Code signing uses public-key infrastructure to check if a file has been modified since being digitally signed by its publisher. Alternatively, a system owner or administrator can use a cryptographic hash function to compute a "fingerprint" at installation time that can help to detect subsequent unauthorized changes to on-disk code libraries. However, unsophisticated schemes check only whether the code has been modified since installation time; subversion prior to that time is not detectable. The fingerprint must be re-established each time changes are made to the system: for example, after installing security updates or a service pack. The hash function creates a message digest, a relatively short code calculated from each bit in the file using an algorithm that creates large changes in the message digest with even smaller changes to the original file. By recalculating and comparing the message digest of the installed files at regular intervals against a trusted list of message digests, changes in the system can be detected and monitored—as long as the original baseline was created before the malware was added. More-sophisticated rootkits are able to subvert the verification process by presenting an unmodified copy of the file for inspection, or by making code modifications only in memory, rather than on disk. The technique may therefore be effective only against unsophisticated rootkits—for example, those that replace Unix binaries like "ls" to hide the presence of a file.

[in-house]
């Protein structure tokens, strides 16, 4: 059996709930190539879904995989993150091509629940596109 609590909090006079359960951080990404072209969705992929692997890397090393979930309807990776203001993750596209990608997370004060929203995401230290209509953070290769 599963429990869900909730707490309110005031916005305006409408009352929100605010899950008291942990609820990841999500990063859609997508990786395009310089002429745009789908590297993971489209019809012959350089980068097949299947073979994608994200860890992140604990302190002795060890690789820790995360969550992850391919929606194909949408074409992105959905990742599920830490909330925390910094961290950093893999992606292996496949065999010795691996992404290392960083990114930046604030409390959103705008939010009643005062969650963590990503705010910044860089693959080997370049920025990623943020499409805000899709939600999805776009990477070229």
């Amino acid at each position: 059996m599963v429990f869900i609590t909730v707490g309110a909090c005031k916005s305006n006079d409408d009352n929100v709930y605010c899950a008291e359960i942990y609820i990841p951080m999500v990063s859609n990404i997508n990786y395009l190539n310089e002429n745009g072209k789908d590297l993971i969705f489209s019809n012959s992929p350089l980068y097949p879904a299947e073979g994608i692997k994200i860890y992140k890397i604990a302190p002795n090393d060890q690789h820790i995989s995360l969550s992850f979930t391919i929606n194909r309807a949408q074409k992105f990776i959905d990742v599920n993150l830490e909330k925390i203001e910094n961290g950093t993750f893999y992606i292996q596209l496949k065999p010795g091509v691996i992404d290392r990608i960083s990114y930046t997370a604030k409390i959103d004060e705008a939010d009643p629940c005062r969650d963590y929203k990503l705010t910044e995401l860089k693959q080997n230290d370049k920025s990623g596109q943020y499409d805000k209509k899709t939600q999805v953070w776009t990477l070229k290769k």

Similarly, detection in firmware can be achieved by computing a cryptographic hash of the firmware and comparing it to a whitelist of expected values, or by extending the hash value into Trusted Platform Module (TPM) configuration registers, which are later compared to a whitelist of expected values. The code that performs hash, compare, or extend operations must also be protected—in this context, the notion of an immutable root-of-trust holds that the very first code to measure security properties of a system must itself be trusted to ensure that a rootkit or bootkit does not compromise the system at its most fundamental level.
Forcing a complete dump of virtual memory will capture an active rootkit (or a kernel dump in the case of a kernel-mode rootkit), allowing offline forensic analysis to be performed with a debugger against the resulting dump file, without the rootkit being able to take any measures to cloak itself. This technique is highly specialized, and may require access to non-public source code or debugging symbols. Memory dumps initiated by the operating system cannot always be used to detect a hypervisor-based rootkit, which is able to intercept and subvert the lowest-level attempts to read memory—a hardware device, such as one that implements a non-maskable interrupt, may be required to dump memory in this scenario.
Manual removal of a rootkit is often too difficult for a typical computer user, but a number of security-software vendors offer tools to automatically detect and remove some rootkits, typically as part of an antivirus suite. As of 2005[update], Microsoft's monthly Windows Malicious Software Removal Tool is able to detect and remove some classes of rootkits. Some antivirus scanners can bypass file system APIs, which are vulnerable to manipulation by a rootkit. Instead, they access raw filesystem structures directly, and use this information to validate the results from the system APIs to identify any differences that may be caused by a rootkit.[Notes 2]